A new report from global think-tank ODI explores the impact of China’s ongoing Covid-19 recovery for developing countries.
China’s economy has started to recover from the pandemic, boding well for the global economy. However, the relatively weak external environment, the continued uncertainty regarding the recovery, and other threats to the economic outlook will continue to shape how it acts, both domestically and internationally.
ODI’s Economic Pulse 3: Recover, reform, restructure - China’s outward investment appetite and implications for developing countries, looks at recent macroeconomic data, project announcements, and policy developments, including debt negotiations, to signpost implications for developing economies.
With promising macroeconomic data for the first few months of 2021, China’s recovery appears on track. Both monetary and fiscal policy is expected to support domestic demand, although there will be less stimulus in 2021 compared to 2020, and the central bank will focus on containing financial risks. ODI expects other policies to stimulate internal circulation to be forthcoming, including efforts to improve the business environment, a continued focus on digital services and technology, and other public policies to boost private consumption.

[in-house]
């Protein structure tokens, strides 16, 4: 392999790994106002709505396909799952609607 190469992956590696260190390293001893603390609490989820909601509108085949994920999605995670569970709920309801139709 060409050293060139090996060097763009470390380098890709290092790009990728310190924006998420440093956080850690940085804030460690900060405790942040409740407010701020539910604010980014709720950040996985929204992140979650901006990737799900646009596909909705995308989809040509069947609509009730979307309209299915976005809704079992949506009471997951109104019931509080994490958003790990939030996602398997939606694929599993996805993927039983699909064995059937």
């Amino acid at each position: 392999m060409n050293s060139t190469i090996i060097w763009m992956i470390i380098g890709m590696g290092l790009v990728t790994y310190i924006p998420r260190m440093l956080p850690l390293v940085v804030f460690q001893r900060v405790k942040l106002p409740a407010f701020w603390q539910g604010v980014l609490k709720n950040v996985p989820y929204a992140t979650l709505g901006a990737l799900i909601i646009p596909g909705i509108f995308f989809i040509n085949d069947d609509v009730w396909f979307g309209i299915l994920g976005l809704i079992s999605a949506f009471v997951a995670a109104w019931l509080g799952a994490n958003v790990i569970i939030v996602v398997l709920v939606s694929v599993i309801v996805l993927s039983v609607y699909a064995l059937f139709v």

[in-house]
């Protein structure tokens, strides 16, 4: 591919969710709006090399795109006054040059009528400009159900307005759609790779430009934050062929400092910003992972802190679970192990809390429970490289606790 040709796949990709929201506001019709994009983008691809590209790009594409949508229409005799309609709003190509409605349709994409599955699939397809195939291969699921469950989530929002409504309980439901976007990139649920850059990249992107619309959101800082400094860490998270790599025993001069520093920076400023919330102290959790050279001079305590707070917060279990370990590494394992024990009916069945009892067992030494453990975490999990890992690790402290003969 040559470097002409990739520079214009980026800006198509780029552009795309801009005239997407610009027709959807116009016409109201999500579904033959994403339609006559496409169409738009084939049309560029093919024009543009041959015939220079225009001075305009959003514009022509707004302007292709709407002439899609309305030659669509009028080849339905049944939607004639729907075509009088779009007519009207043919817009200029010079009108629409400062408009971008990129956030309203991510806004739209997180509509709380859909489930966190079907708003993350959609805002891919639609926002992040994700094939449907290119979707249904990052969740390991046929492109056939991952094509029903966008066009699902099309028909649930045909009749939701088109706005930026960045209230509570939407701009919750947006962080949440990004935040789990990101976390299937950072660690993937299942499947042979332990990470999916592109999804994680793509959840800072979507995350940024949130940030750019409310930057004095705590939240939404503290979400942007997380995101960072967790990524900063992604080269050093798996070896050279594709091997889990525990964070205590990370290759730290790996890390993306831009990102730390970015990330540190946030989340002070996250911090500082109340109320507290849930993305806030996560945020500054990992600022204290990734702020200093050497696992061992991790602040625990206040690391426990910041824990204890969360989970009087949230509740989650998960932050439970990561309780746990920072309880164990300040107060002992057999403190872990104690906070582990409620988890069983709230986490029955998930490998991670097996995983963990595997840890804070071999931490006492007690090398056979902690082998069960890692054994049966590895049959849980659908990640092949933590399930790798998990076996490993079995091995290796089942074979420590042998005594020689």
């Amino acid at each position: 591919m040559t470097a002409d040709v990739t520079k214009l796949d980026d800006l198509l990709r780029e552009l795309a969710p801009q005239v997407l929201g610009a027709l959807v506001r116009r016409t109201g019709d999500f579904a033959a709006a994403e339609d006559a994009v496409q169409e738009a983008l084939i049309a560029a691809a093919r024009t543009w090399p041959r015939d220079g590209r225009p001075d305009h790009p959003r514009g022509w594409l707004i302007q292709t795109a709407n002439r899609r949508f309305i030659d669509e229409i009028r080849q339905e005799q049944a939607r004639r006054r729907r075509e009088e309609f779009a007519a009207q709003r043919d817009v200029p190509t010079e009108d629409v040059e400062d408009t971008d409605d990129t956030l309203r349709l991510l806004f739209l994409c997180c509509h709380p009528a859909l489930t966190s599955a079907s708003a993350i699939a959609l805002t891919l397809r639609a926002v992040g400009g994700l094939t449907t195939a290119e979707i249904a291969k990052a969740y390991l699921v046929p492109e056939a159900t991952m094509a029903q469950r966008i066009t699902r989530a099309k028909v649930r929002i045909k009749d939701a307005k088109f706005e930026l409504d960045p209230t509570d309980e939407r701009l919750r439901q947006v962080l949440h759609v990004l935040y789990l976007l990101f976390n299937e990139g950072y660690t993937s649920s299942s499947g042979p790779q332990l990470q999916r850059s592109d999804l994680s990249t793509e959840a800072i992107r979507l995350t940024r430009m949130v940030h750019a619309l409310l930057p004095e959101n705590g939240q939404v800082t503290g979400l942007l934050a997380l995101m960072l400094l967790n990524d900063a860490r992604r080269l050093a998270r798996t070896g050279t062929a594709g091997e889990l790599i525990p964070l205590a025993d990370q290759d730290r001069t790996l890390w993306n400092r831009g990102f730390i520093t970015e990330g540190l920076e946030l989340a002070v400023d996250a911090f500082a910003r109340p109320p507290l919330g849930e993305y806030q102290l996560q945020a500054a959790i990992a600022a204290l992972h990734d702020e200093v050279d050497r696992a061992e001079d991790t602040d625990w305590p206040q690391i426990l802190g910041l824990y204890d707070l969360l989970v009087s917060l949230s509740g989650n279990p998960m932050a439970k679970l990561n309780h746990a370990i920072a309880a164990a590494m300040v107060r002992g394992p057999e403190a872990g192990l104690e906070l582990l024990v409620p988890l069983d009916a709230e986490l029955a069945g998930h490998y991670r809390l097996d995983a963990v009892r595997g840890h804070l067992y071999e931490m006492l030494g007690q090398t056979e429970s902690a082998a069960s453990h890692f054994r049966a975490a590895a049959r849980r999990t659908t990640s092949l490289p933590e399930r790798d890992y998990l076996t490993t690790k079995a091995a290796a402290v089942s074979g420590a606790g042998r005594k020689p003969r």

Rebecca Nadin, Director of Global Risks and Resilience at ODI, said:
“ODI’s analysis features special focus sections on two emerging topics to watch: China’s investment in digital infrastructure and Rare Earth Elements.
“Beijing knows that its innovation-driven growth requires secure energy and mineral resources, including rare earths and other technological critical minerals. Expect to see even more emphasis on building up ‘strategic mineral resource reserves’ and expanding exploration, as well as a commitment to taking part in ‘global mineral resource governance’.
“This report notes the overwhelming cost of the necessary pollution cleanup faced by some of China's Rare Earth Elements extraction hubs. This underscores the tricky decisions before developing countries in weighing up the economic opportunities and environmental risks of REE mining.”
Other highlights from the report:
ODI’s researchers do not believe that a focus on domestic reforms and economic restructuring signals a closing off from the world (as some analysts have suggested), but recognise that investments overseas have been more subdued. At the end of 2020, China’s non-financial overseas direct investments (NFODI) totalled $110.2 billion, 5.8% lower compared to the previous year. The more surprising finding was that year-to-date NFODI in 2020 for countries that are part of the Belt and Road Initiative (BRI) was just 4% higher than 2019, after months of seeing year-to-date NFODI in 2020 outpace 2019 by more than 20%.
ODI’s researchers suggest that China’s ambitions for greener development, with its pledge of carbon neutrality by 2060, will also have implications for China’s overseas investments.